An Atlantic salmon swimming in blue water

Atlantic salmon are fusiform, which means that they have a spindle-like shape.


Northern Water Snake

The next animal on our list is the northern water snake, a very common snake in North America. Northern water snakes are large, but nonvenomous. However, their bites still hurt and can break through the skin. They also aren’t afraid to bite repeatedly when threatened, a technique they use to get away from predators. Northern water snakes are also called common water snakes, black water snakes, and banded water snakes. They are sometimes mistaken for the venomous cottonmouth. This snake is about 4 to 5 feet long and can weigh as much as 13 ounces. They vary in color and shade but are typically yellow, red, and brown with dark markings on their bodies.

Northern Water Snake (nerodia sipedon)

Northern water snakes are one of the most widespread water snakes in North America.

©Steve Byland/Shutterstock.com

Brook Trout

You have nothing to worry about when swimming with brook trout. While they can reach impressive sizes, these fish are harmless to humans. Brook trout are freshwater fish native to eastern Canada and the United States. Like many fish in this article, they go by many names including brook charr, mud trout, coasters, and speckled trout. Brook trout also produce hybrids. One hybrid species is called the tiger brook trout. Most brook trout weigh between 0.66 and 6 pounds.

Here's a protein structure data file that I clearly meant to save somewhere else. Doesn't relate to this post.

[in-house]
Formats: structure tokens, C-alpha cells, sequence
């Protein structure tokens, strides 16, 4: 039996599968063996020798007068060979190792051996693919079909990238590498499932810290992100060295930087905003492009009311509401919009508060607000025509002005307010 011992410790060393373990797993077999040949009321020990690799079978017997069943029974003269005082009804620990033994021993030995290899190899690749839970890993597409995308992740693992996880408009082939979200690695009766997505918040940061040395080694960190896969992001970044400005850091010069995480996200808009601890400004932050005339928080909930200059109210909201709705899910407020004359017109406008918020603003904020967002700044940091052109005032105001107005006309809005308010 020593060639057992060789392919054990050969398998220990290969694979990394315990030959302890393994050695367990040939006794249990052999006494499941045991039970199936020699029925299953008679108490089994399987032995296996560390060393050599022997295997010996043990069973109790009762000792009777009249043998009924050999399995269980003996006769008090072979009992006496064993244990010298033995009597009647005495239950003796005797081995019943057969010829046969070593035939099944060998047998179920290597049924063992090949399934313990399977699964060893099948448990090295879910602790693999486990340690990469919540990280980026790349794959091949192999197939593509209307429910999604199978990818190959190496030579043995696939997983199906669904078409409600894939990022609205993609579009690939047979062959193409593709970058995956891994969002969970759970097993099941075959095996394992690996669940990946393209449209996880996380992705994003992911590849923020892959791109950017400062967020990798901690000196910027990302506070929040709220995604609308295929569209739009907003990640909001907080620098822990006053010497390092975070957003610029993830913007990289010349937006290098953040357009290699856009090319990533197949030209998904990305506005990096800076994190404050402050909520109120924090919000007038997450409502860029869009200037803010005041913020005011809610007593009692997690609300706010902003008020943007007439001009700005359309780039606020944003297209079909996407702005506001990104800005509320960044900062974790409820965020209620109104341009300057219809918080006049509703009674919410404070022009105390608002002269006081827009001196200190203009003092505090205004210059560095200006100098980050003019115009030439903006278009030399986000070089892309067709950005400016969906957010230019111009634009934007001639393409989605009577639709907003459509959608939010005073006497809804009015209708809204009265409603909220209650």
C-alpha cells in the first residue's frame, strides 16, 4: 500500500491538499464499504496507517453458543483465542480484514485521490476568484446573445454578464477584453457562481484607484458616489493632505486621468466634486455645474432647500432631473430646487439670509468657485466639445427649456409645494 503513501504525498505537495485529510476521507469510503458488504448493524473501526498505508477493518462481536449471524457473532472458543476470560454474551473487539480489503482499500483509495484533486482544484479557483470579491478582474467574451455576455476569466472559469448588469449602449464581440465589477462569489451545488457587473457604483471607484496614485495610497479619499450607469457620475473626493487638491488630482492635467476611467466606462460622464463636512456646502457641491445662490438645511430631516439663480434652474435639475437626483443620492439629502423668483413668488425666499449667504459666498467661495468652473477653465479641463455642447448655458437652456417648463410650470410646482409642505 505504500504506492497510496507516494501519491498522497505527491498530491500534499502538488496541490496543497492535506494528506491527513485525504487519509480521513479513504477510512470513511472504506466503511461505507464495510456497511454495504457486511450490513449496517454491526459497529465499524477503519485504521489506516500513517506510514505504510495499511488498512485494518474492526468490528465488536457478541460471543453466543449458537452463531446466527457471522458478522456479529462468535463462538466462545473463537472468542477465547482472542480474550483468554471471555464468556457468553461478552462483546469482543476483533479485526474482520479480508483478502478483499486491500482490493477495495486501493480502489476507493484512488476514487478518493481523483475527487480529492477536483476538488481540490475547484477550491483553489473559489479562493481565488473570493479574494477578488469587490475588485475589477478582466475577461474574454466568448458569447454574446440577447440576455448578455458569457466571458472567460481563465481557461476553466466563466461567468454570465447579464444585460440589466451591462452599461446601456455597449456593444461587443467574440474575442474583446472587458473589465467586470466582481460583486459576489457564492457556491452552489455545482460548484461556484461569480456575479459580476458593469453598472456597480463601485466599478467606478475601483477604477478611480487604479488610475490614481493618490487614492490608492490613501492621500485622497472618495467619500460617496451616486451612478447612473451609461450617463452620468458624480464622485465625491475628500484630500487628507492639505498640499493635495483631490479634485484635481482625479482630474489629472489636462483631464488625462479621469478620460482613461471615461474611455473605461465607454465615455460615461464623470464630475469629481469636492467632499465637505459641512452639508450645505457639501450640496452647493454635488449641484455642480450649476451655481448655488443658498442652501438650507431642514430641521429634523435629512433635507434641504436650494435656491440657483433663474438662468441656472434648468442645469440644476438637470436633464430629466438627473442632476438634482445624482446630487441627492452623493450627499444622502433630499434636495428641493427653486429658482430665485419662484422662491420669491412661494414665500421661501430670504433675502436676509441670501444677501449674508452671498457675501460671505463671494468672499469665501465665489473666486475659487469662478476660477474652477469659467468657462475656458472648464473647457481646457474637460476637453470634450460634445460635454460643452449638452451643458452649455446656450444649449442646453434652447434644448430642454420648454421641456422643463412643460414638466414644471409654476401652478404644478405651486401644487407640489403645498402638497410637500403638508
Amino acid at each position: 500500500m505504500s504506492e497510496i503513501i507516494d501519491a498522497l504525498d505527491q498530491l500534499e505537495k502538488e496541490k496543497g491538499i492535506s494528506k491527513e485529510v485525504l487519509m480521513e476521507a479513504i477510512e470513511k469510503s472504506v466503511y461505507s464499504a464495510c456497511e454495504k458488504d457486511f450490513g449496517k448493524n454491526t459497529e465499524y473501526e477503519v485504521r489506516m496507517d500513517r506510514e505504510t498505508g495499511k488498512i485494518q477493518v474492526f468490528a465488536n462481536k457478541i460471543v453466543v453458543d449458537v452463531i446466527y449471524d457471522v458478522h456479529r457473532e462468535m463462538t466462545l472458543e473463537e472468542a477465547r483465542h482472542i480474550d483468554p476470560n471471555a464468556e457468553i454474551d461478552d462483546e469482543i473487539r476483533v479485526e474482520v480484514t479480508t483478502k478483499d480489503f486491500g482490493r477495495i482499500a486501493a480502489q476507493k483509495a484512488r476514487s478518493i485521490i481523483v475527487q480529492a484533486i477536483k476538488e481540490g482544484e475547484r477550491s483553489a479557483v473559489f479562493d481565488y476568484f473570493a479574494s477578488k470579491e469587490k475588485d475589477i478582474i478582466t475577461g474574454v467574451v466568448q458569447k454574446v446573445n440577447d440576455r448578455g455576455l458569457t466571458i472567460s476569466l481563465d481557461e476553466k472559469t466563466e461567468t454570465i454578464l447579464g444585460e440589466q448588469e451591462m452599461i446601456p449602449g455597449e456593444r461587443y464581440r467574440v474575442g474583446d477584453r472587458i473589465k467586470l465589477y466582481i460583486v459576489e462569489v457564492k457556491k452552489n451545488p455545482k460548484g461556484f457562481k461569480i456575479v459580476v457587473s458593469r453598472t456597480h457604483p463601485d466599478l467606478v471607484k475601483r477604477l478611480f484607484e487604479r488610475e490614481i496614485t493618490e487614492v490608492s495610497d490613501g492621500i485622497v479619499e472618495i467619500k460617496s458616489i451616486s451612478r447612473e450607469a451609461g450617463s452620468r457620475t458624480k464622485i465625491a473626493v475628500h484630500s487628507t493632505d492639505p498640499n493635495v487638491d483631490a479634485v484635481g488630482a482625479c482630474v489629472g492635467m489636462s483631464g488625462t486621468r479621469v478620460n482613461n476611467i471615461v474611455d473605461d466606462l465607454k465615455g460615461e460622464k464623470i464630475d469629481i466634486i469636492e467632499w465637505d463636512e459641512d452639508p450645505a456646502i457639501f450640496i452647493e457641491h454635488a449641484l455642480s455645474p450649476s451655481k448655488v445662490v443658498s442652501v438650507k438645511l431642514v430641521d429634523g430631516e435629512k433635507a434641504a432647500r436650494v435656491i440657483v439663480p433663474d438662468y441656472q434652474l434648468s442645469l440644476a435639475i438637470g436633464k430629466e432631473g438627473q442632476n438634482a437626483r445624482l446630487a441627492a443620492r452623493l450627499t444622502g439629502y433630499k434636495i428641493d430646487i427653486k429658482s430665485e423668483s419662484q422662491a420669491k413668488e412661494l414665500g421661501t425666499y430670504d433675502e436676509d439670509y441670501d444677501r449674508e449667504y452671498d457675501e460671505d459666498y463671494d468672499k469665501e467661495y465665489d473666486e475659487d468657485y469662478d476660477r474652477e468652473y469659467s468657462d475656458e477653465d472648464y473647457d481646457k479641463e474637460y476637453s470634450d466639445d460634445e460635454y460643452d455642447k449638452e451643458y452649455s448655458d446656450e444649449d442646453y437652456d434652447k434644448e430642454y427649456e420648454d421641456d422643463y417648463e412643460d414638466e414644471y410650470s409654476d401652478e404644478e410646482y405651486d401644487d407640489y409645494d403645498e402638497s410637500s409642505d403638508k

Brook Trout (Salvelinus fontinalis). A popular sport fish. It is native to Eastern North America.

Brook trout are harmless to humans.

©K Steve Cope/Shutterstock.com

Rainbow Trout

Apart from brook trout, you can also encounter rainbow trout in the Connecticut River. Rainbow trout are freshwater and saltwater fish. Some rainbow trout never leave rivers or lakes. They also vary in size and color. For example, freshwater rainbow trout weigh about 1 to 5 pounds. However, species that live in both saltwater and freshwater weigh 20 pounds. Rainbow trout consume aquatic insects, small fish, crustaceans, and eggs. There are also many rainbow trout subspecies. One is the Beardslee trout, which only lives in Lake Crescent in the Olympic National Park.

Rainbow Trout

Anglers travel all over North America searching for large rainbow trout to catch.


Blueback Herring